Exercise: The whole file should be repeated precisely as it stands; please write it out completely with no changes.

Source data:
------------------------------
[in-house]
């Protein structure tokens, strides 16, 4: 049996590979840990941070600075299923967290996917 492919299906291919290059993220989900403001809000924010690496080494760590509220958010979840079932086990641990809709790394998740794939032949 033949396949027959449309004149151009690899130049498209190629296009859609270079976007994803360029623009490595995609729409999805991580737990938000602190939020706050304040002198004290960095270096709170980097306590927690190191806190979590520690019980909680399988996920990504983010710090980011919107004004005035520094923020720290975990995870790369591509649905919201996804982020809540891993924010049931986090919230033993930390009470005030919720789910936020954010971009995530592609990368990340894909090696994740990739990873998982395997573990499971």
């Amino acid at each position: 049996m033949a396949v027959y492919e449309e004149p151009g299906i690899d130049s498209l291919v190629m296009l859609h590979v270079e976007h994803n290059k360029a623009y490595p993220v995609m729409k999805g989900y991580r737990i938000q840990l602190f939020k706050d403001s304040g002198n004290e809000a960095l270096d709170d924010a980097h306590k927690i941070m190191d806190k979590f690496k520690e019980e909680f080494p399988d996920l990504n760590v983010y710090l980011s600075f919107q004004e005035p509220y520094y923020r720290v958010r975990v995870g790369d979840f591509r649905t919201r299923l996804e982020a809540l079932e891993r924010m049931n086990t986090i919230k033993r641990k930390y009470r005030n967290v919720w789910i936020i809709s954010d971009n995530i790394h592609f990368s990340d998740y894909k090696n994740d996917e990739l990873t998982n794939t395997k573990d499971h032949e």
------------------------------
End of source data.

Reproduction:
[in-house]
């Protein structure tokens, strides 16, 4: 049996590979840990941070600075299923967290996917 492919299906291919290059993220989900403001809000924010690496080494760590509220958010979840079932086990641990809709790394998740794939032949 033949396949027959449309004149151009690899130049498209190629296009859609270079976007994803360029623009490595995609729409999805991580737990938000602190939020706050304040002198004290960095270096709170980097306590927690190191806190979590520690019980909680399988996920990504983010710090980011919107004004005035520094923020720290975990995870790369591509649905919201996804982020809540891993924010049931986090919230033993930390009470005030919720789910936020954010971009995530592609990368990340894909090696994740990739990873998982395997573990499971």
């Amino acid at each position: 049996m033949a396949v027959y492919e449309e004149p151009g299906i690899d130049s498209l291919v190629m296009l859609h590979v270079e976007h994803n290059k360029a623009y490595p993220v995609m729409k999805g989900y991580r737990i938000q840990l602190f939020k706050d403001s304040g002198n004290e809000a960095l270096d709170d924010a980097h306590k927690i941070m190191d806190k979590f690496k520690e019980e909680f080494p399988d996920l990504n760590v983010y710090l980011s600075f919107q004004e005035p509220y520094y923020r720290v958010r975990v995870g790369d979840f591509r649905t919201r299923l996804e982020a809540l079932e891993r924010m049931n086990t986090i919230k033993r641990k930390y009470r005030n967290v919720w789910i936020i809709s954010d971009n995530i790394h592609f990368s990340d998740y894909k090696n994740d996917e990739l990873t998982n794939t395997k573990d499971h032949e």